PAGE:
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Sunday December 5th

'Euphoria' proves to be breakout series of summer

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By James Mercadante 
Reviews Editor

Blending powerful performances and painful honesty with glittery visuals and compelling storylines, HBO created the masterpiece that is “Euphoria.”

Created by Sam Levison, “Euphoria” follows a group of teenagers as they grow up and become exposed to the consequences of drugs, sex, social media, addiction, mental illness and many other factors of life. 

The show follows the main protagonist, Rue Bennett (Zendaya), as she has been released from rehab and struggles with her addiction of seeking ways to numb her depression and bipolar disorder. Throughout the episodes, Rue narrates not just about her, but also about everyone involved with the story. 

The show introduces new up-and-coming actors, who also implement authentic portrayals of real-life teens. Hunter Schafer, who plays Jules Vaughn, is a transgender actress, who gives representation to the LGBTQ community but also has captivating performances throughout the season, such as her kitchen scene in episode 1, where she angrily waved a knife to Nate Jacobs, played by Jacob Elordi. Nate’s character is definitely seen as an antagonist, as he is filled with suppressed anger and confusion about his identity because he refuses to come to terms with his sexuality. However, he conducts his performance in such a bona fide manner. 

“Euphoria” is quite distinct in general, especially with its storytelling and how it handles its visuals. The visuals can be awkward, yet smooth at the same time, like how there are multiple scenes where the narrative gets lost in Rue's narration about unpredictable subjects, which kind of emulates the effects of a hard-hitting drug and fits the theme of chasing euphoria.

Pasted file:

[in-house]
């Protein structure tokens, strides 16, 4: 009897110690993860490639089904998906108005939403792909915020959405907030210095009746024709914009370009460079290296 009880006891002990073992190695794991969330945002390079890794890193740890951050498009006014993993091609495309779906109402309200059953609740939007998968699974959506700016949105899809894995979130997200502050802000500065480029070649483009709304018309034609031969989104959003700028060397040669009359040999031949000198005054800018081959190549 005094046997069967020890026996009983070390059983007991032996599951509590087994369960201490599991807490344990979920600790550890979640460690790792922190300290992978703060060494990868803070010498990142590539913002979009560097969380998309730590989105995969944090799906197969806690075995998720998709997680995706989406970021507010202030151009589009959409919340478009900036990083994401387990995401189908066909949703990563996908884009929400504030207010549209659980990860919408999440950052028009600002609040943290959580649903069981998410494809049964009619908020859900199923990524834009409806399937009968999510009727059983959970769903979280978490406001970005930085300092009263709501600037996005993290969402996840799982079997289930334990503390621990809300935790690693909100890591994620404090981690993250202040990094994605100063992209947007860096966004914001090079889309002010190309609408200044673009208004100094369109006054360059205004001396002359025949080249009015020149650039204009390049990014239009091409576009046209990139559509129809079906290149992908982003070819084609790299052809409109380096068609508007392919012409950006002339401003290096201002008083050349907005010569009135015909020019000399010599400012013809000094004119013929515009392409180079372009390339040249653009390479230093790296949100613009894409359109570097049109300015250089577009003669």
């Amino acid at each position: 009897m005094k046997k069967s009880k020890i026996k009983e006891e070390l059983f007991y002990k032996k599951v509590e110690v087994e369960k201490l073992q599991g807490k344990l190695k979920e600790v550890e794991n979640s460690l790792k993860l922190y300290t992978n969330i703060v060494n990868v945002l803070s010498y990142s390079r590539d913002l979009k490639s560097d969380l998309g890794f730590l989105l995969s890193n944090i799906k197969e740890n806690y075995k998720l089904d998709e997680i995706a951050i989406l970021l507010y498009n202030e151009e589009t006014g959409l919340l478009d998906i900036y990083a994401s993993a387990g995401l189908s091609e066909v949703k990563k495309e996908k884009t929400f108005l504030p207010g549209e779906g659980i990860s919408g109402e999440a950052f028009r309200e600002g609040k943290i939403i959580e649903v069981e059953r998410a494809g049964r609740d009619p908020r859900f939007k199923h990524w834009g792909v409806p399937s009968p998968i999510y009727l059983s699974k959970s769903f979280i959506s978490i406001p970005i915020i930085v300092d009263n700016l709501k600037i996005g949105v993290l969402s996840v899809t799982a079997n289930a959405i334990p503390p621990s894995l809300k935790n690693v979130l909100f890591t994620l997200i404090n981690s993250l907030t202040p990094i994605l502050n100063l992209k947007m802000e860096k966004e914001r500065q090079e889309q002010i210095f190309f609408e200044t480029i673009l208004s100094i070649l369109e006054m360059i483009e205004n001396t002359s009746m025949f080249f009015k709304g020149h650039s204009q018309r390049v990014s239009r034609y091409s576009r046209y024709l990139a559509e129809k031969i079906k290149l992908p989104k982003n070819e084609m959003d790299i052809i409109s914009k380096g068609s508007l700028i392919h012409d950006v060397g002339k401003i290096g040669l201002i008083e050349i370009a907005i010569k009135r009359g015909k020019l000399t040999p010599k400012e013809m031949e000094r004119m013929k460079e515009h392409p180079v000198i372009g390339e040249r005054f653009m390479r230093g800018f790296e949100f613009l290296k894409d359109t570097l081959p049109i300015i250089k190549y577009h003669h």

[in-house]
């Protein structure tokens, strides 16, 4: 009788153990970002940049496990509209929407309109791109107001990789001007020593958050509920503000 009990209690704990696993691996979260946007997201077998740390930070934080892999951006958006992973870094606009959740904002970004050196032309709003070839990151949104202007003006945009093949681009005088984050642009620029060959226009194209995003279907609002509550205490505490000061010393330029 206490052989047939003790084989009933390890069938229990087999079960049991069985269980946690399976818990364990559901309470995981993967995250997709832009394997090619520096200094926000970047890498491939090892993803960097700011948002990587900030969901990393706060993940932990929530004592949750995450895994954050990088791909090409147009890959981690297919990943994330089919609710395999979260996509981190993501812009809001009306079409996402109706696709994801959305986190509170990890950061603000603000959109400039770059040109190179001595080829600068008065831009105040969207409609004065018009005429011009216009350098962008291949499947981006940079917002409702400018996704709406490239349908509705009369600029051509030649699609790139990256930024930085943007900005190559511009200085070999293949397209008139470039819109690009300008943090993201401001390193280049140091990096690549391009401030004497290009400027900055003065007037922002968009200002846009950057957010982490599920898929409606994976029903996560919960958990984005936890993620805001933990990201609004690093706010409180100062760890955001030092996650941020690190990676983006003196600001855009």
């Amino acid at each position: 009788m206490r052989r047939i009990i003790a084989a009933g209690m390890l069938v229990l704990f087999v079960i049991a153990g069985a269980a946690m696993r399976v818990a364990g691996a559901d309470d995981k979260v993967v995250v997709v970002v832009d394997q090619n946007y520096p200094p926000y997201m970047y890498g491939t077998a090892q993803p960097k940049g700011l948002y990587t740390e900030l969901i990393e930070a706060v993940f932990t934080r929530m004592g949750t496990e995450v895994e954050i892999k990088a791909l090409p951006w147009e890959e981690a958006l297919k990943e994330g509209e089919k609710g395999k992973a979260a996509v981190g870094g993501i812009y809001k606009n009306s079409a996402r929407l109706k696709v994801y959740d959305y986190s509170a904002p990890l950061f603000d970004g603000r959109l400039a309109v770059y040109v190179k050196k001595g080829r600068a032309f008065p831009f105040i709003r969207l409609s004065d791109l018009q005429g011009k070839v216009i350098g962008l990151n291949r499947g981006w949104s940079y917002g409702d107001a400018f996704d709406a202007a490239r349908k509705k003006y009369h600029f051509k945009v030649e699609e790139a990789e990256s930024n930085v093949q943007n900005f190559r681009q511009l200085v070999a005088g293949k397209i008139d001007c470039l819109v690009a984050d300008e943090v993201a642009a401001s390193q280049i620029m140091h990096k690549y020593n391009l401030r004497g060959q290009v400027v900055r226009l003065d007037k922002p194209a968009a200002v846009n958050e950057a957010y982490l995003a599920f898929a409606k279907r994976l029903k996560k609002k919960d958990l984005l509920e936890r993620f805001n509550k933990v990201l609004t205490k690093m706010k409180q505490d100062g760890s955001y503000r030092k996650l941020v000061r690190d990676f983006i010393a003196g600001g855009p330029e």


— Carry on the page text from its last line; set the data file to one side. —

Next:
In the last episode, the last scene demonstrates a musical number, which may seem unfitting. However, it felt like the missing piece to this puzzle of fiction. Zendaya sings and interpretively dances to demonstrate a myriad of emotions, such as disappointment, self-hatred and feeling mentally paralyzed, which concludes the first season in a theatrical approach.

While there are stunning visuals in the show, coated with glitter-based makeup and fluorescent lights, there are also uncomfortable and painfully blunt scenes, like relapsing on drugs or domestic abuse, which make you immediately want to look away from the screen. Although they are hard to watch, those particular moments render the series to be so undeniably real and showcase the true trauma humans face during the process of self-discovery. 

The title is perfectly suited for the show since it demonstrates the gritty and harrowing aspects of life, which brings awareness to the fact of how there is so much more that lies beneath the surface of euphoria.


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